What is discrimination?
The following extract is taken from the Commission for Racial Equality :
The Race Relations Act is concerned with people's actions and the effects of their actions, not their opinions or beliefs. Racial discrimination is not the same as racial prejudice or 'racism'.
Prejudice literally means 'pre-judging' someone - knowing next to nothing about them but jumping to conclusions because of some characteristic, like their appearance.
Racism is the belief that some 'races' are superior to others - based on the false idea that different physical characteristics (like skin colour) or ethnic background make some people better than others.
Discrimination occurs when someone is treated less favourably on grounds of their colour, race, nationality or national or ethnic origin. It is not necessary to prove that someone intended to discriminate against you: it is sufficient only to show that the outcome of their action was that you received less favourable treatment.
The Race Relations Act identifies three main types of racial discrimination:
- Direct racial discrimination (including harassment)
- Indirect racial discrimination
Direct racial discrimination
This occurs when you are able to show that you have been treated less favourably on racial grounds than others in similar circumstances. To prove this, it will help if you can give an example of someone from a different racial group who, in similar circumstances, has been treated more favourably than you.
Racist abuse and harassment are forms of direct discrimination.
If someone has been subjected to harassment on grounds of race or ethnic or national origin, this is regarded as unwanted conduct under the Race Relations Act.
The law considers this to have the effect of violating that person's dignity, or of creating an intimidating, hostile, degrading, humiliating or offensive environment for that person.
Indirect racial discrimination
Indirect racial discrimination may fall into one of two categories. The first is on grounds of colour or nationality; the second is based on race, ethnic or national origin.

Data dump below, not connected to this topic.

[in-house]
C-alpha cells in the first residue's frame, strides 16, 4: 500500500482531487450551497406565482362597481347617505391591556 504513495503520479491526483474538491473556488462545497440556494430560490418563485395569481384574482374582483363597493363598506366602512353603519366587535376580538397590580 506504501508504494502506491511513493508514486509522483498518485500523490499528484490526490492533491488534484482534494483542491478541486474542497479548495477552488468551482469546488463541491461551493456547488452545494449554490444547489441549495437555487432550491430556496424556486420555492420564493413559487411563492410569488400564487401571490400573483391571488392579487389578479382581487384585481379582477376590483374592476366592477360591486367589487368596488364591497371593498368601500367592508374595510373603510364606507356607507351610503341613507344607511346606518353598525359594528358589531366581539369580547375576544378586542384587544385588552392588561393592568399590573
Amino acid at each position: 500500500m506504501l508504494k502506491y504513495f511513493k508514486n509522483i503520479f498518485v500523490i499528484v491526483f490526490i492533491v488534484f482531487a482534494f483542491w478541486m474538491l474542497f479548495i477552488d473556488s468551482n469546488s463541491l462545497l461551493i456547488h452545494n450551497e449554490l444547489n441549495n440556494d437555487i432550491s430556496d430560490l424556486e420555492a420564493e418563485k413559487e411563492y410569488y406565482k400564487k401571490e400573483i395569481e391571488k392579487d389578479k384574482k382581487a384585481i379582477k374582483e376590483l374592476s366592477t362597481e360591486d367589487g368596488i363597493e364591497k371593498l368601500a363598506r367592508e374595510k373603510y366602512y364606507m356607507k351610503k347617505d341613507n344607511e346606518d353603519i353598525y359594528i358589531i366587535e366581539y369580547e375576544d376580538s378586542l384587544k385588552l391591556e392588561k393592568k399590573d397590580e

On grounds of colour or nationality
This occurs when you, or people from your racial group, are less likely to be able to comply with a requirement or condition, and that requirement cannot be justified on non-racial grounds.
You will need to show that a considerably smaller proportion of people of your colour or nationality would be able to meet the requirement or condition compared to people not of your colour or nationality. You would also need to show that you have suffered less favourable treatment as a result.
For example, a rule that employees or pupils must not wear headgear could exclude Sikh men and boys who wear a turban, or Jewish men or boys who wear a yarmulka, in accordance with practice within their racial group.
On grounds of race, ethnic or national origin
The Race Regulations 2003 introduced a less demanding criterion for indirect racial discrimination on grounds of race, ethnic or national origin.
Discrimination of this type occurs when a provision, criterion or practice is applied to everyone, but puts people of the same race or national or ethnic origin at a particular disadvantage. You will have to demonstrate that you have suffered disadvantage as a result, and that the provision cannot be shown to be a proportionate means of achieving a legitimate aim.
This has a special legal meaning under the Race Relations Act. It occurs if you are treated less favourably because you have complained about racial discrimination, or supported someone else who has.
More details are available from the Commission for Racial Equality